Well, take the color away, concentrate on the tonal differences and you'd have a completely different story about what this guy's offering up to the stage and the audience. I mentioned Cuba. This is one of the gentlemen that was with us. Fun guy, and he really enjoyed his cigars. So we were in a little, basically a little girl's bedroom and a farm,
and he was sitting down and I took this outside of a window looking in, I liked the photo, but we went inside and I took this photo with the window light. And the way the gradation goes back and forth, I think works better in a monochrome or black and white, because then you see the tonal change. You see the ranges and it really adds a different kind of impact to a story.
Something else to keep in mind about black and white. Early photography was monochrome. There wasn't color photography at the beginning. And we kind of subconsciously think about something in the past when we look at black and white photos. So the idea here is this could have been taken at any time. You don't see anything here that really says this was taken in 2012,
2013, or even 1999. A photo like this could have been taken back in the 1920s or thirties and worked out just the same. Another thing that really works well with black and white conversion - texture. And again, it goes back to the tonal changes that you see in black and white. So this is the photograph in color, obviously, that I took of the subway in the Washington DC area.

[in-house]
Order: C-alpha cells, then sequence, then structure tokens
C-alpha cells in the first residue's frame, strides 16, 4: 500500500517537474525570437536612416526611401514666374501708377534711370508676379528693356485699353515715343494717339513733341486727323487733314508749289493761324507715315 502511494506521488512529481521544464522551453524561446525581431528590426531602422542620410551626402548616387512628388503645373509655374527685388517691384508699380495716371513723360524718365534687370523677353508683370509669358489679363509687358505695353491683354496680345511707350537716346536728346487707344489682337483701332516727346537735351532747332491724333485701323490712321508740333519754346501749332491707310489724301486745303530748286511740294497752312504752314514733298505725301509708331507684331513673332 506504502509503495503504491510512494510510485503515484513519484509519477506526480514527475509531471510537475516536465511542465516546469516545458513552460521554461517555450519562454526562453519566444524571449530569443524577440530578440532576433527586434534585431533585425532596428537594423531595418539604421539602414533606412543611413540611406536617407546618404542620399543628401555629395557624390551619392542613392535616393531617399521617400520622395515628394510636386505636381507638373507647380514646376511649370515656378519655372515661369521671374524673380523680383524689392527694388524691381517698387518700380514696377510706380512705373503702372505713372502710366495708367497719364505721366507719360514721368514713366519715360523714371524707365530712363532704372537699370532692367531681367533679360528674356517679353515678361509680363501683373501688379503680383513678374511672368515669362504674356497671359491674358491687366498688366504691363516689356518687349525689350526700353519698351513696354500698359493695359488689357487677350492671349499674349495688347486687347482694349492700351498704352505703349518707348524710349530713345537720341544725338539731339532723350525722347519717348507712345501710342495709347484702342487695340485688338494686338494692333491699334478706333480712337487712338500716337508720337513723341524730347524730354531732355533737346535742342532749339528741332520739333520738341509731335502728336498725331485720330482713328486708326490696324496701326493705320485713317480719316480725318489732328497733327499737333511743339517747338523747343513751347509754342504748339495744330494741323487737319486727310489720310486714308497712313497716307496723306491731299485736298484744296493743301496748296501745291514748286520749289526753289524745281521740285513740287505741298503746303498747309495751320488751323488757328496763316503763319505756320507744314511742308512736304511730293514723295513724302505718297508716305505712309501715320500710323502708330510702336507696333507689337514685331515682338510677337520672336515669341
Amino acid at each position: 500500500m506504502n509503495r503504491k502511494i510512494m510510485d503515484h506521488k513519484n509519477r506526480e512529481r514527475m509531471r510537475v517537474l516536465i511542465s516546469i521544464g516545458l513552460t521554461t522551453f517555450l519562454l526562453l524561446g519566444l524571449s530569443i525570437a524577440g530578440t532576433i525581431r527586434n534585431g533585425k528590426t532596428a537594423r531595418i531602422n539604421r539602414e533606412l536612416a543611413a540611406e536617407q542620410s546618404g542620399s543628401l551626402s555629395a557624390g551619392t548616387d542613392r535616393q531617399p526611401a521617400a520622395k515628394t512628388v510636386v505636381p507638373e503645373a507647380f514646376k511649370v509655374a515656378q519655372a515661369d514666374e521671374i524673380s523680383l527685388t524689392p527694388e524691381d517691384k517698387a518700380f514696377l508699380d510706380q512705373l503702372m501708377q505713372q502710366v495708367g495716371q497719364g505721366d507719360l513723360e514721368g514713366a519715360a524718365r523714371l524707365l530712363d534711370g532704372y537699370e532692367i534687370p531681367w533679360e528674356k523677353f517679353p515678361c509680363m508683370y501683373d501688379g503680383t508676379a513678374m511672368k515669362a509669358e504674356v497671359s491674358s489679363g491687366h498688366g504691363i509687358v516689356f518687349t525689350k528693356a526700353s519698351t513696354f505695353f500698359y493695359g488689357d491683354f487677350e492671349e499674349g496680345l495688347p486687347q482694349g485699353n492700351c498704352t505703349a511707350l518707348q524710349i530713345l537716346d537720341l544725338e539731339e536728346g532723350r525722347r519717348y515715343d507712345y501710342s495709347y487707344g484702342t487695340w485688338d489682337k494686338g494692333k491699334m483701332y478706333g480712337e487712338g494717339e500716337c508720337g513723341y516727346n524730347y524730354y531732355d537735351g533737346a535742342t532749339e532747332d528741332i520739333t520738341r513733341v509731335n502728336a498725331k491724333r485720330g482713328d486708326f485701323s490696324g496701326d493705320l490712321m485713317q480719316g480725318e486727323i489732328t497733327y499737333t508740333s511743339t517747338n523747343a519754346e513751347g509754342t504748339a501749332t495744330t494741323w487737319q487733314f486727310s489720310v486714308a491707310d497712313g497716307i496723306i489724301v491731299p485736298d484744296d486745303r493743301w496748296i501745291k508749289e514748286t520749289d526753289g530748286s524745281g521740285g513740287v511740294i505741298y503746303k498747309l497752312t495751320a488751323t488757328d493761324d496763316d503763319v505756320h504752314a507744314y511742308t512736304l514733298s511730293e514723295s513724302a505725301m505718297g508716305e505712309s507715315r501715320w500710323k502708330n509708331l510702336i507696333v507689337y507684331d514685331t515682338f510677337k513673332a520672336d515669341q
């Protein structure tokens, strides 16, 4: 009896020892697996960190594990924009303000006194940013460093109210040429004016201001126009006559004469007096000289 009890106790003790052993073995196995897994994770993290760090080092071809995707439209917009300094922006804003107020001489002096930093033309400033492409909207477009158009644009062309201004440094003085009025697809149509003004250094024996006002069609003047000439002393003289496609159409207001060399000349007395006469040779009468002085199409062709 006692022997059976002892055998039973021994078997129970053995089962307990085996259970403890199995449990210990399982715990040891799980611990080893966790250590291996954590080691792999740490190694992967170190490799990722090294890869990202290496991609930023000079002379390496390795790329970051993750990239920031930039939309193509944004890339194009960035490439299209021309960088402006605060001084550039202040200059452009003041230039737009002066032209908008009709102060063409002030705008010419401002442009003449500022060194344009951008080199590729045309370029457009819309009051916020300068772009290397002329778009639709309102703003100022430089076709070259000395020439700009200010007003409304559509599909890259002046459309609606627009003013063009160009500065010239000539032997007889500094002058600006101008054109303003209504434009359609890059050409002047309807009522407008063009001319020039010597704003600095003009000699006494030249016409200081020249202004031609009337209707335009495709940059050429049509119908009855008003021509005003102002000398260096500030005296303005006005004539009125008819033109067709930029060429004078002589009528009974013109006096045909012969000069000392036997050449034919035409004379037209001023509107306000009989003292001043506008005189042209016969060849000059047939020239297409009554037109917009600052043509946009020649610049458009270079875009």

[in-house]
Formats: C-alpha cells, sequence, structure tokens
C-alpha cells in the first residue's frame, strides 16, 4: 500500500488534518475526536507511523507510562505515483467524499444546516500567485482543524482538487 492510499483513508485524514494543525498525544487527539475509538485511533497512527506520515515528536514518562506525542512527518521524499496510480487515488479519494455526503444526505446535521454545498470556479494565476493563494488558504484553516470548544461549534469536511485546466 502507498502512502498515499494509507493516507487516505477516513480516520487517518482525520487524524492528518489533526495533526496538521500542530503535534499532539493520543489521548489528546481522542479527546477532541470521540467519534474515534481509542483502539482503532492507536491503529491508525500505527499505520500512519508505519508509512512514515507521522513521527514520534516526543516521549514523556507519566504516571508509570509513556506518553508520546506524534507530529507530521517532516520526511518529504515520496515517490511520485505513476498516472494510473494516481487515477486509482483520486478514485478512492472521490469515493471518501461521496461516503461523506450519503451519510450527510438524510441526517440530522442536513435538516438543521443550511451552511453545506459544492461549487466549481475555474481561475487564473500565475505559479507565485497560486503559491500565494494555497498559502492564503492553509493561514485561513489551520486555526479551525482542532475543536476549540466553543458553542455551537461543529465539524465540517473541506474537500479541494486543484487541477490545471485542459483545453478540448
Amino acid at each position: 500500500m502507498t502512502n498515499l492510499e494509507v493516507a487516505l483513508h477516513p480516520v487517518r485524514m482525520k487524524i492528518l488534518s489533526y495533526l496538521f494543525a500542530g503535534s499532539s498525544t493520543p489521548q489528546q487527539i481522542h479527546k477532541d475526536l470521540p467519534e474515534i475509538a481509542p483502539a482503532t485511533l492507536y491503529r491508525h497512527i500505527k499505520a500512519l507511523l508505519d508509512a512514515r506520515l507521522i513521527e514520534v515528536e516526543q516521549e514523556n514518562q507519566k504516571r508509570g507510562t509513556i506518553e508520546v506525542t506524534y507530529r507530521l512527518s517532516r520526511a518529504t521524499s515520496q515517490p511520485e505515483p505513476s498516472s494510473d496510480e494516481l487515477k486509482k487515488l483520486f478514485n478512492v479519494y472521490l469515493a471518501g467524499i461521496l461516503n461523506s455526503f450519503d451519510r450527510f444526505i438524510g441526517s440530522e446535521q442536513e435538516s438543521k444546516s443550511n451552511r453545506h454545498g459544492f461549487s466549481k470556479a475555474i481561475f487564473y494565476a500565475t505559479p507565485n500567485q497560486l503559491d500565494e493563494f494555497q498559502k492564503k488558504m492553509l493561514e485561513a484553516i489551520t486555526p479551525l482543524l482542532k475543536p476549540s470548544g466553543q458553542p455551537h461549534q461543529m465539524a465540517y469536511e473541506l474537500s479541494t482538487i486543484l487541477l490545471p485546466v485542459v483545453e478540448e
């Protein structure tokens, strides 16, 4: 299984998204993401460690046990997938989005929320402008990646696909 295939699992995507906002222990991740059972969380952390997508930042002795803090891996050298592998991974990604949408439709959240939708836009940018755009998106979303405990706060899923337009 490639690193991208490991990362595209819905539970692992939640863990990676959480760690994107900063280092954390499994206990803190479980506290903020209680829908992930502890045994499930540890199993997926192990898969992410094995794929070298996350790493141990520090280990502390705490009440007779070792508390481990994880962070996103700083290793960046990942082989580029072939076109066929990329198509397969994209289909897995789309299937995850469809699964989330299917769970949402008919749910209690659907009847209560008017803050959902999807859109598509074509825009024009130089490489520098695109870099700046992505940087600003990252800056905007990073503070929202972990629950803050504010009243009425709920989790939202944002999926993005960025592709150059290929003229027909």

I think it's called the Metro, but you can tell, I don't go to Washington DC that often. And I liked it pretty much for the converging lines, but mostly the texture of the ceiling above. But as I processed it, I realize there's some color changes that are going on there. And it just really didn't grab what I was looking for or wanted to share from this experience.
So I converted it to black and white, and you can see how the texture really stands out, how it takes you on a journey. And you can also see how it kind of helps the converging lines because in the previous version of the color version, the color was different closer to the lens and got changed as it went further from the lens,
those color changes were honestly, I'd say a bit of a distraction. And so was that sign, you know, what have you seen it with a little lizard or gecko over there? You take all that away. You take the color away, you can concentrate on the shapes. You can concentrate on the textures and you see a very different message. This one is a building in Las Vegas.
I think it's a Frank Gehry design. I think the Lou Ruvo Center for Brain Health. Don't get me. I could be wrong about that, but that's like, it's, it's an interesting architectural design. And it's made out of these little metal slates. Again with the sun, there were some different colors going on and they were distractions with what I really wanted to do was speak about the shape of the building,
the texture of the building. And that's why I think that a black and white conversion really helped this the most. We talked about textures and I mentioned shape a little bit. Shape is the good thing you show in black and white or monochrome. And I'm going to give you one more quote. This is from the same gentleman, Josef Albers. Shape is the enemy of color.
And you can turn that around. Color is the enemy of shape. Each distracts from the other. Well, let's take a look at this. This again is Spaceship Earth at Epcot, and I love the colors here. They project this at night. You see the warm colors and then they softly change the cooler colors. And you concentrate on the colors because that's what just really grabs attention.